Monday, November 12, 2012

Fer-de-Lance, by Rex Stout


It's 1933, and money is scarce. So when private detective Fred Durkin shows up at the office with a woman in tow and a favor to ask, Wolfe is reluctant. The woman is Maria Maffei, a friend of Mrs. Durkin, and she wants to hire Wolfe to find her missing brother Carlo. Before long, Wolfe has connected Carlo--a metalworker--with the death of a well-respected university president, who dropped dead of a heart attack on the links of a Westchester County golf course. But was it really a heart attack? And what ever happened to Carlo Maffei?

This is the very first Nero Wolfe novel. As a result, there are some kinks--aspects of the various characters that Stout obviously hadn't worked out yet. (And writing something like 4 dozen novels in 40 years without the benefit of a computer undoubtedly leads to a few continuity errors.) As noted in William S. Baring-Gould's fictional biography, many of the details set forth here are later contradicted or changed--Archie and Wolfe's respective relationships with their mothers, the furniture in Archie's room, and other such (relatively unimportant) details. There is no red leather chair in the office, nor is there any mention of the big globe, the soundproofed walls, or the picture of a waterfall that allows Wolfe or Archie to spy on those in the office. Wolfe's attorney of choice is Henry H. Barber (later replaced with Henry Parker and finally with Nathaniel Parker, who appears as Wolfe's counsel/consulting attorney most often), and Archie gives a news tip to Harry Foster of The Gazette (who would later become recurring character Lon Cohen).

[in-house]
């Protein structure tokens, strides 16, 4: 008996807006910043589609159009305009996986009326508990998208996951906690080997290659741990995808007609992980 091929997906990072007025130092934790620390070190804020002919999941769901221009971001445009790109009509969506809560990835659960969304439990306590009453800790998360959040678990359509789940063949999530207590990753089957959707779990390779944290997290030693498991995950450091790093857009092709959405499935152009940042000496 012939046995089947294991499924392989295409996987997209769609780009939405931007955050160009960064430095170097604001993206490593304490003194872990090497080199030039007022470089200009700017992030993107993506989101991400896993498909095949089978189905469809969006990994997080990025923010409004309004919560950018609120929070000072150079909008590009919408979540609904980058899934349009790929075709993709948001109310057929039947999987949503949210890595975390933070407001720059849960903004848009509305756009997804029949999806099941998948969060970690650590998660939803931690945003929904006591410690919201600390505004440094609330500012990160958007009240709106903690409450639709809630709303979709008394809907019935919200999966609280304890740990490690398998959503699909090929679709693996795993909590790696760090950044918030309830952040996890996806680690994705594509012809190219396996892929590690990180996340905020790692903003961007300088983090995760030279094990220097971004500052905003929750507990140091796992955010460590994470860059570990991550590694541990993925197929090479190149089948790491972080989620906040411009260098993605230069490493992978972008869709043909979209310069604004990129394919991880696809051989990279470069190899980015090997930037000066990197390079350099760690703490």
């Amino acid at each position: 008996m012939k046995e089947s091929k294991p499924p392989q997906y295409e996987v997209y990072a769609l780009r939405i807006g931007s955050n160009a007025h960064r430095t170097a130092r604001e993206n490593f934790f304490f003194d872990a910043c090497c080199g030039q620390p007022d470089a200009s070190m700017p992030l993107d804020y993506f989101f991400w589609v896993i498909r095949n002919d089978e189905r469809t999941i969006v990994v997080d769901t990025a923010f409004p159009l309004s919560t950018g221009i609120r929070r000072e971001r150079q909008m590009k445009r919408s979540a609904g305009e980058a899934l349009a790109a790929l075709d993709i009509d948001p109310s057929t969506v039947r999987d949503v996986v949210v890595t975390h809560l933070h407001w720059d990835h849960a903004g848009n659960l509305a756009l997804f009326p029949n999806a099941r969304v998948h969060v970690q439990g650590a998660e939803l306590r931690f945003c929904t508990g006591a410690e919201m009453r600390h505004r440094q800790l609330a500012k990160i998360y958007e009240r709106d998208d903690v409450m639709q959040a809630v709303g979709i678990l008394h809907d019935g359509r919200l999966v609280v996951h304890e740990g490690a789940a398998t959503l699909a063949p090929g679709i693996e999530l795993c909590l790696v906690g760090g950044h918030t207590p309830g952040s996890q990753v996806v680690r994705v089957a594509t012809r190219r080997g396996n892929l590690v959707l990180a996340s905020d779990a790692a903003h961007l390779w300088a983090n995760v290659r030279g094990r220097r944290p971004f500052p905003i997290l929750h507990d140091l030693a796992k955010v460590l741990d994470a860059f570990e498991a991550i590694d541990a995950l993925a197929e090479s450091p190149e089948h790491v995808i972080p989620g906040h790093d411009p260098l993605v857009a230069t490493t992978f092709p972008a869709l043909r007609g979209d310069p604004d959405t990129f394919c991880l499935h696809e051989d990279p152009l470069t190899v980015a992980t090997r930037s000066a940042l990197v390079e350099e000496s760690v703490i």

Still, it is here that we first learn of Wolfe's house in Egypt (mentioned later in In the Best Families), and here we witness firsthand the anecdote so often referred to by Archie in future installments--that is, Wolfe's conclusion that the university president was murdered, which he reached simply because a servant girl found a newspaper with an article clipped out of it. This is used as an example of Wolfe's extremely thorough questioning style, and it is a doozy indeed--though Wolfe's interview of four caddies would also make a good example, as it is similarly intense and quite productive. This story also contains the first recorded attempt on Wolfe's life--at least, in Stout's works. Given Wolfe's history abroad, he has undoubtedly been the target of more than a few violent actions.

The mystery itself--to say nothing of Wolfe's ingenuity in solving it--is among Stout's better inventions, so even though the characters are still gelling, Fer-de-Lance is most definitely worth a read.

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